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Understanding Genetic Conditions: Spinal muscular atrophy (SMA)

Understanding Genetic Conditions: Spinal muscular atrophy (SMA)

Genetic conditions are individually rare but when combined are likely to affect 1-2% of babies born every year and while genetic conditions are hugely variable in the way they impact health growth and development, they are rarely curable. 

Spinal muscular atrophy (SMA) is a devastating genetic disorder that affects the nerve cells in the spinal cord, leading to muscle weakness and atrophy. This condition can range from mild to severe, with the most severe form, known as SMA type 1, appearing in infants before the age of six months. These infants may have difficulty with movements such as sucking and swallowing, and may eventually lose the ability to move or breathe on their own.

SMA is inherited in an autosomal recessive manner, meaning that for an individual to be affected they need to inherit two copies of the SMN1 (Survival Motor Neuron) gene with a deleterious variation, one from each parent. Approximately 1 in 40 people are carriers of SMA. Carriers are healthy and have no way of knowing this unless reproductive carrier screening is performed as part of pre pregnancy planning of early pregnancy care. When a couple are both found to be carriers of SMA, there is a 25% (1 in 4) chance with each pregnancy of having a child with SMA.

Carrier screening is recommended by RANZCOG and RACGP (the governing bodies for Obstetricians and GPs in Australia and New Zealand). For couples who find out that they have a high chance of having a child with SMA there are many options they can consider to reduce the chances of having an affected child. These can include, but are not limited to prenatal diagnosis of a naturally conceived pregnancy or IVF with Preimplantation Genetic Testing (PGT). For couples who know of their risk in advance, medicare support is available for both prenatal diagnosis and IVF. Your doctor is likely to recommend speaking to a genetic counsellor about your options.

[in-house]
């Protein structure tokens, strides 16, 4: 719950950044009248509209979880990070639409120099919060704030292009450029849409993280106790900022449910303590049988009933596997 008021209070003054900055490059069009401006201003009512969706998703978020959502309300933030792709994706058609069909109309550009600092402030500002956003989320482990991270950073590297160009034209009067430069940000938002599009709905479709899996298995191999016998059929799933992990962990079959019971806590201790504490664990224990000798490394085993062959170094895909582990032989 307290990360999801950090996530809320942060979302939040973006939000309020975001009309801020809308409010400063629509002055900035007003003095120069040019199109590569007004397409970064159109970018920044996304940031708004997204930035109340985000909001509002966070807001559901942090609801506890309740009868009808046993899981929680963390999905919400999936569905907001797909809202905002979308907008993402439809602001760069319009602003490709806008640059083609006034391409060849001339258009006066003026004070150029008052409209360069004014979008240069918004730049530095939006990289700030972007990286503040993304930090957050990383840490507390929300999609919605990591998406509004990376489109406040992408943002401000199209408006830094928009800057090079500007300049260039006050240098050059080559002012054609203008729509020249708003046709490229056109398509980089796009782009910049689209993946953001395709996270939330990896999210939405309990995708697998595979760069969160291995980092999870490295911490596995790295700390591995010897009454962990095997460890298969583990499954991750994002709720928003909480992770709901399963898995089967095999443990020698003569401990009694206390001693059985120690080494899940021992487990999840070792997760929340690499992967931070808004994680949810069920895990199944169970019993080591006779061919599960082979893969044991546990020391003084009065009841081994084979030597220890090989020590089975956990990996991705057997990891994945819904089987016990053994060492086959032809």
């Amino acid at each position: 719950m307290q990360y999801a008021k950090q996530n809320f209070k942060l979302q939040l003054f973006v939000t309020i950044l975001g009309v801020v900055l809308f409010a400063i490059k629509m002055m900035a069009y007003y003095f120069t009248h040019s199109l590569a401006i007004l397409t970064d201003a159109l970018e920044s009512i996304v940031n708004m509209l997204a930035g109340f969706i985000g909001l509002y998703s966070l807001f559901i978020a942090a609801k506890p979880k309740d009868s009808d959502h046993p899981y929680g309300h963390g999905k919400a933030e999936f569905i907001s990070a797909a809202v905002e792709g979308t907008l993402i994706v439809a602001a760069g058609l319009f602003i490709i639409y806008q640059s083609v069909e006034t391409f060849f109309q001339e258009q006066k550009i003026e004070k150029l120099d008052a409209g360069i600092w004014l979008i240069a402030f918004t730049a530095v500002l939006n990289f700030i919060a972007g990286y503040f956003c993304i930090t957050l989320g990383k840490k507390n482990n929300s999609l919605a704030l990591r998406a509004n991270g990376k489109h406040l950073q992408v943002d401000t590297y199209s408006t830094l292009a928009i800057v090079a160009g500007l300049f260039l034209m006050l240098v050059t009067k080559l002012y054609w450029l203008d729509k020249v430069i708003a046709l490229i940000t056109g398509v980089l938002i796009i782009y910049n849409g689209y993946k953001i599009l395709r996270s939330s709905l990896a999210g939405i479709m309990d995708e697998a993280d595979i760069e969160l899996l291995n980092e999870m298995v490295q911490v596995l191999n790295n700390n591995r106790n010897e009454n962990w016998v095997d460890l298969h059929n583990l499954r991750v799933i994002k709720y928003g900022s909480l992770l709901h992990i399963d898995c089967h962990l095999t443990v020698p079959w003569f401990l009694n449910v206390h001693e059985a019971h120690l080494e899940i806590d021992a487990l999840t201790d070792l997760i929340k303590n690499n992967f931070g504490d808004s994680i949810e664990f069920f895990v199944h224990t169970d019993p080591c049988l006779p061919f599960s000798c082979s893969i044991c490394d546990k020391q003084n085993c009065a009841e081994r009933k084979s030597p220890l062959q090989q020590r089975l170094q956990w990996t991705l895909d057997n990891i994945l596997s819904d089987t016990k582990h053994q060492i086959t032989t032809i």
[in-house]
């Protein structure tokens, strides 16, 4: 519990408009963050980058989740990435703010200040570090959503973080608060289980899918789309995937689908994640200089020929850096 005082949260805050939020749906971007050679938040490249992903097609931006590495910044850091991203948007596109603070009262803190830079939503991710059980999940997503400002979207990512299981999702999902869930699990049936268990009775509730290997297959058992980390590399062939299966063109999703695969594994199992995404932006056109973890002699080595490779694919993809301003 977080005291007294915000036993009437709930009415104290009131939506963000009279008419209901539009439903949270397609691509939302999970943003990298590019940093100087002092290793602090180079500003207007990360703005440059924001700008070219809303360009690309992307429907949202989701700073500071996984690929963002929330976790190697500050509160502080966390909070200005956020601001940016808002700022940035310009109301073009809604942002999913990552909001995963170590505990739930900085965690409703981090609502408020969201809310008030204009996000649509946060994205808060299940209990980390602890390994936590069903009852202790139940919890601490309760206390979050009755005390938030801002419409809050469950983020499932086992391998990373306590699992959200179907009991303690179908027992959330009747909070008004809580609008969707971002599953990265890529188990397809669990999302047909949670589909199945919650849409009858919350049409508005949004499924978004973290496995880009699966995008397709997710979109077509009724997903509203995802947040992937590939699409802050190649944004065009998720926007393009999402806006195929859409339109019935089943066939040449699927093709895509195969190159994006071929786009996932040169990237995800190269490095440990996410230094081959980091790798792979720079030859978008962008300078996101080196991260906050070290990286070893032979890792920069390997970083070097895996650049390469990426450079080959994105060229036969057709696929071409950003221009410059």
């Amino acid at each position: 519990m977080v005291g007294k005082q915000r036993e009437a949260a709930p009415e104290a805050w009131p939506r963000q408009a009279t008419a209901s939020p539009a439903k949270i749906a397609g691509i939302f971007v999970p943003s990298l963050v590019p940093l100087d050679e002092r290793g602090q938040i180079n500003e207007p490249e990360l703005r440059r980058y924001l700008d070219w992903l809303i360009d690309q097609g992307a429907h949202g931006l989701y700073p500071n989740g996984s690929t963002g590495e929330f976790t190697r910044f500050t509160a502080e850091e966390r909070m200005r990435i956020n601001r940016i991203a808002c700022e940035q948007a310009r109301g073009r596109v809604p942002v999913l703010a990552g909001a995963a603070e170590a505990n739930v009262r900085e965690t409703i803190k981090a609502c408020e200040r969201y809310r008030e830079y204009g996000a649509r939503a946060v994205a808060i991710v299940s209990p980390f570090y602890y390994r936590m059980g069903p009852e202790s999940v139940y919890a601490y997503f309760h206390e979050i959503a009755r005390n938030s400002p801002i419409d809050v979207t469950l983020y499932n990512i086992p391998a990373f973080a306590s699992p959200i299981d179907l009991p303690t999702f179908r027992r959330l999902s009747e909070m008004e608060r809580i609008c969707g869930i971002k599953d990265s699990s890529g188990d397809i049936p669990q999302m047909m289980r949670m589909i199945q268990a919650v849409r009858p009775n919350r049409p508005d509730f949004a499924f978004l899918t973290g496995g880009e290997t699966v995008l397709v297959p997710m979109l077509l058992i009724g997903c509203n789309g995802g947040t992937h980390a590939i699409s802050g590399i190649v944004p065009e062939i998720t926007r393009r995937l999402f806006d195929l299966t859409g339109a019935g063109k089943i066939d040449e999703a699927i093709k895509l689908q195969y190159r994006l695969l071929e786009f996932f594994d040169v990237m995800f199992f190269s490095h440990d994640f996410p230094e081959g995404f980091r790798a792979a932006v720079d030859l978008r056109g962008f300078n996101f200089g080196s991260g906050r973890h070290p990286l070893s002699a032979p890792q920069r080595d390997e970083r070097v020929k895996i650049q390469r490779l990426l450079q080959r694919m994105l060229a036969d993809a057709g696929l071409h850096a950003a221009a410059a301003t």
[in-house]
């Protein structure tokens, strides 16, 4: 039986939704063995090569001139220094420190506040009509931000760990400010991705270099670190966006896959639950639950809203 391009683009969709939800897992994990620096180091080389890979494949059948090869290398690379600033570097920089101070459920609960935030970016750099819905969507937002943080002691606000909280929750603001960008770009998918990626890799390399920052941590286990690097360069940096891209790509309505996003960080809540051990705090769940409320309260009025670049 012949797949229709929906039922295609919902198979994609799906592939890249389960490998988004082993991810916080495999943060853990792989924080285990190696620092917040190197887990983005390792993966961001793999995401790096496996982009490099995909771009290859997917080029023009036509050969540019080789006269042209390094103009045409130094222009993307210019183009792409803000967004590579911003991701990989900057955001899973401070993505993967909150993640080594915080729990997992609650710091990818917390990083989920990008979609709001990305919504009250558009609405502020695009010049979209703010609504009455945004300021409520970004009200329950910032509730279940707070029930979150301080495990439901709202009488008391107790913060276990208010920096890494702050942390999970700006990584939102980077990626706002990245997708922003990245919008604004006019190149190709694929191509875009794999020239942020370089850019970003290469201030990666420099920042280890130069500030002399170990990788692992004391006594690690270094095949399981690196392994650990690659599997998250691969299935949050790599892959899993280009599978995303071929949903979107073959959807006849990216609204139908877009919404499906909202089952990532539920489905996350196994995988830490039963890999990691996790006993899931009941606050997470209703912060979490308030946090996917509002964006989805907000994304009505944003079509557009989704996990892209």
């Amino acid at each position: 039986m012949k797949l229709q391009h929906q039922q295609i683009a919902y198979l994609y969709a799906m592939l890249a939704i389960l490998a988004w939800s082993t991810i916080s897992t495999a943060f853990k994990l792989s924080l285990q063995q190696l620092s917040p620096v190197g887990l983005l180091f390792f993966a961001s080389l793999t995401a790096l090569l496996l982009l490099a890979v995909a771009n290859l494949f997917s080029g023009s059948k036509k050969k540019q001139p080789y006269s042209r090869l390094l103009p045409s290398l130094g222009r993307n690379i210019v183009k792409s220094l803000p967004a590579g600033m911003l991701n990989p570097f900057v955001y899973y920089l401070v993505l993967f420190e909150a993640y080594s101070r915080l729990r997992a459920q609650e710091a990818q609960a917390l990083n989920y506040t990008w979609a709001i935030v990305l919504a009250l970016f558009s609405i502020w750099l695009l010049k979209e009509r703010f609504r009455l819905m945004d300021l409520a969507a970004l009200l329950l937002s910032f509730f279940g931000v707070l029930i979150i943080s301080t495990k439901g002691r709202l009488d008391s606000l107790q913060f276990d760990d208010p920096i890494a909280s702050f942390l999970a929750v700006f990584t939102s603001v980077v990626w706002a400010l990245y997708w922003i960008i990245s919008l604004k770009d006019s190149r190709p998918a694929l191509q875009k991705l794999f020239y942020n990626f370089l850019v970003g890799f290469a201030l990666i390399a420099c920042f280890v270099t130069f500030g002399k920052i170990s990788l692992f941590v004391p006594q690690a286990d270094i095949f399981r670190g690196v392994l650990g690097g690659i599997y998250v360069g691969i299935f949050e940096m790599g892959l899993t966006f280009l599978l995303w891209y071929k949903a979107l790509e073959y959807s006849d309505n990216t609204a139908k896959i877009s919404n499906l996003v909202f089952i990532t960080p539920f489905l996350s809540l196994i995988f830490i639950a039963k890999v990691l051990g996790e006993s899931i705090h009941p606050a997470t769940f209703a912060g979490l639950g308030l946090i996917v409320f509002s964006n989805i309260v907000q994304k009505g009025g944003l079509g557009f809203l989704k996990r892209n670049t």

Overall, SMA is a serious genetic disorder that can have a significant impact on individuals and their families. While the management and treatment for SMA has come a long way, it is still considered to be a life limiting condition Even though there is no cure, there are treatment options available to help manage the symptoms of the condition and improve the quality of life for those living with SMA.

One of these options is drug treatment called Nusinersen (marketed as Spinraza). This drug works by increasing the amount of the SMN protein, which is essential for the survival of motor neurons. It has been shown to improve muscle function and mobility in individuals with SMA. Another potential treatment option for SMA is gene therapy. In recent clinical trials, gene therapy has shown promise in improving muscle function and supporting life in individuals with SMA. However, more research is needed to fully understand the effectiveness and safety of this approach.

Carrier screening is an essential option for those who want to understand the chance of having a child with SMA. Eugene’s reproductive carrier screening test is designed to let couples and individuals know if they are carriers of SMA, as well as more than 560 other genetic conditions. This information supports people to make informed decisions about their family planning and pregnancy care options.Eugene’s genetic counsellors support you before, during and after results, and can help you make the best decision based on your values and needs.

Explore the latest reproductive carrier screening options fully supported by our genetic counsellors.